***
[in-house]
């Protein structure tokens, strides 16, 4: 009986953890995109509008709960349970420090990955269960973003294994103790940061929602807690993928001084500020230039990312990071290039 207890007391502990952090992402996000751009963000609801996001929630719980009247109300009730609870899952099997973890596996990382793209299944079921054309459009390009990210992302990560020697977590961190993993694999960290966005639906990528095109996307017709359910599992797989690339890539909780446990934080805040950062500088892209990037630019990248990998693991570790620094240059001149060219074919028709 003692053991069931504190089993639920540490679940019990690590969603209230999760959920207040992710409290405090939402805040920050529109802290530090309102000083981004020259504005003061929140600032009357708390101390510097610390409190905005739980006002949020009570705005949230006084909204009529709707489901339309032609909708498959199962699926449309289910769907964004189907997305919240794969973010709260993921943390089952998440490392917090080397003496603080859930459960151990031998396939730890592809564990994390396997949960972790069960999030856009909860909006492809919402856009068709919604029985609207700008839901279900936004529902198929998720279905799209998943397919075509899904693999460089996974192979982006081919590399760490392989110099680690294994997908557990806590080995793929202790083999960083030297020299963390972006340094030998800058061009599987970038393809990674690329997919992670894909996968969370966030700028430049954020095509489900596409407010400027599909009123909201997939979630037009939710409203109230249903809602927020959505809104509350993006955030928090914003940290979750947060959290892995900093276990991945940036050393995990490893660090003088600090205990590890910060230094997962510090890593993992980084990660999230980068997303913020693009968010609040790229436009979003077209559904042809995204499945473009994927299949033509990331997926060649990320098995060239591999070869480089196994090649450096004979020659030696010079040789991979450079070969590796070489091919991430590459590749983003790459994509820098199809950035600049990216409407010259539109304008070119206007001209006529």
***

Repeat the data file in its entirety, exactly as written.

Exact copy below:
[in-house]
């Protein structure tokens, strides 16, 4: 009986953890995109509008709960349970420090990955269960973003294994103790940061929602807690993928001084500020230039990312990071290039 207890007391502990952090992402996000751009963000609801996001929630719980009247109300009730609870899952099997973890596996990382793209299944079921054309459009390009990210992302990560020697977590961190993993694999960290966005639906990528095109996307017709359910599992797989690339890539909780446990934080805040950062500088892209990037630019990248990998693991570790620094240059001149060219074919028709 003692053991069931504190089993639920540490679940019990690590969603209230999760959920207040992710409290405090939402805040920050529109802290530090309102000083981004020259504005003061929140600032009357708390101390510097610390409190905005739980006002949020009570705005949230006084909204009529709707489901339309032609909708498959199962699926449309289910769907964004189907997305919240794969973010709260993921943390089952998440490392917090080397003496603080859930459960151990031998396939730890592809564990994390396997949960972790069960999030856009909860909006492809919402856009068709919604029985609207700008839901279900936004529902198929998720279905799209998943397919075509899904693999460089996974192979982006081919590399760490392989110099680690294994997908557990806590080995793929202790083999960083030297020299963390972006340094030998800058061009599987970038393809990674690329997919992670894909996968969370966030700028430049954020095509489900596409407010400027599909009123909201997939979630037009939710409203109230249903809602927020959505809104509350993006955030928090914003940290979750947060959290892995900093276990991945940036050393995990490893660090003088600090205990590890910060230094997962510090890593993992980084990660999230980068997303913020693009968010609040790229436009979003077209559904042809995204499945473009994927299949033509990331997926060649990320098995060239591999070869480089196994090649450096004979020659030696010079040789991979450079070969590796070489091919991430590459590749983003790459994509820098199809950035600049990216409407010259539109304008070119206007001209006529």